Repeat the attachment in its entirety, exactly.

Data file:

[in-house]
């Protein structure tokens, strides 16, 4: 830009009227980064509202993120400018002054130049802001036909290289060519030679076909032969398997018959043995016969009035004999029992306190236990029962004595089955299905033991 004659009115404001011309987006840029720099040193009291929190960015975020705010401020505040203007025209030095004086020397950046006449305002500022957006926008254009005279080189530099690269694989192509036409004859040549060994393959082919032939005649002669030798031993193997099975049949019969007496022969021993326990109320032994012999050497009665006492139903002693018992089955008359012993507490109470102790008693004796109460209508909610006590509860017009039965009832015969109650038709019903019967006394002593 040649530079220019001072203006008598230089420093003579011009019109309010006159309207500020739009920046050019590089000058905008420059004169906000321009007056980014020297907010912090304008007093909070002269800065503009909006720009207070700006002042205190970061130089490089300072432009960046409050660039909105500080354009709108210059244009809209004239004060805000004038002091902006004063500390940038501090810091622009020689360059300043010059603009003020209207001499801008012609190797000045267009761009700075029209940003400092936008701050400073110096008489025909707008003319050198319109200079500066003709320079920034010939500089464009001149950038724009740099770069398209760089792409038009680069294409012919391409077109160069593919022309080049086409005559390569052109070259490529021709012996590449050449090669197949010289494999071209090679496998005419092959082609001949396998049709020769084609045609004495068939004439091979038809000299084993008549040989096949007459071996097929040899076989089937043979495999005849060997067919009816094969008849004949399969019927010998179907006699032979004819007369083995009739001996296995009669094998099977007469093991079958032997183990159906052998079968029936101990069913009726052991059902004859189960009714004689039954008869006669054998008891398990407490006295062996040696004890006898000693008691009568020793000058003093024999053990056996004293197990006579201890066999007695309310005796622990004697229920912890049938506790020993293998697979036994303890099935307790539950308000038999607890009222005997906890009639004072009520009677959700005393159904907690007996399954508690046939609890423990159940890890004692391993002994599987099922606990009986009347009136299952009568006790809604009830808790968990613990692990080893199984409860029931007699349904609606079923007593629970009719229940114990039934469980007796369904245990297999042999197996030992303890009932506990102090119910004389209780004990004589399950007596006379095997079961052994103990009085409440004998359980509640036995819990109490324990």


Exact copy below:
[in-house]
């Protein structure tokens, strides 16, 4: 830009009227980064509202993120400018002054130049802001036909290289060519030679076909032969398997018959043995016969009035004999029992306190236990029962004595089955299905033991 004659009115404001011309987006840029720099040193009291929190960015975020705010401020505040203007025209030095004086020397950046006449305002500022957006926008254009005279080189530099690269694989192509036409004859040549060994393959082919032939005649002669030798031993193997099975049949019969007496022969021993326990109320032994012999050497009665006492139903002693018992089955008359012993507490109470102790008693004796109460209508909610006590509860017009039965009832015969109650038709019903019967006394002593 040649530079220019001072203006008598230089420093003579011009019109309010006159309207500020739009920046050019590089000058905008420059004169906000321009007056980014020297907010912090304008007093909070002269800065503009909006720009207070700006002042205190970061130089490089300072432009960046409050660039909105500080354009709108210059244009809209004239004060805000004038002091902006004063500390940038501090810091622009020689360059300043010059603009003020209207001499801008012609190797000045267009761009700075029209940003400092936008701050400073110096008489025909707008003319050198319109200079500066003709320079920034010939500089464009001149950038724009740099770069398209760089792409038009680069294409012919391409077109160069593919022309080049086409005559390569052109070259490529021709012996590449050449090669197949010289494999071209090679496998005419092959082609001949396998049709020769084609045609004495068939004439091979038809000299084993008549040989096949007459071996097929040899076989089937043979495999005849060997067919009816094969008849004949399969019927010998179907006699032979004819007369083995009739001996296995009669094998099977007469093991079958032997183990159906052998079968029936101990069913009726052991059902004859189960009714004689039954008869006669054998008891398990407490006295062996040696004890006898000693008691009568020793000058003093024999053990056996004293197990006579201890066999007695309310005796622990004697229920912890049938506790020993293998697979036994303890099935307790539950308000038999607890009222005997906890009639004072009520009677959700005393159904907690007996399954508690046939609890423990159940890890004692391993002994599987099922606990009986009347009136299952009568006790809604009830808790968990613990692990080893199984409860029931007699349904609606079923007593629970009719229940114990039934469980007796369904245990297999042999197996030992303890009932506990102090119910004389209780004990004589399950007596006379095997079961052994103990009085409440004998359980509640036995819990109490324990």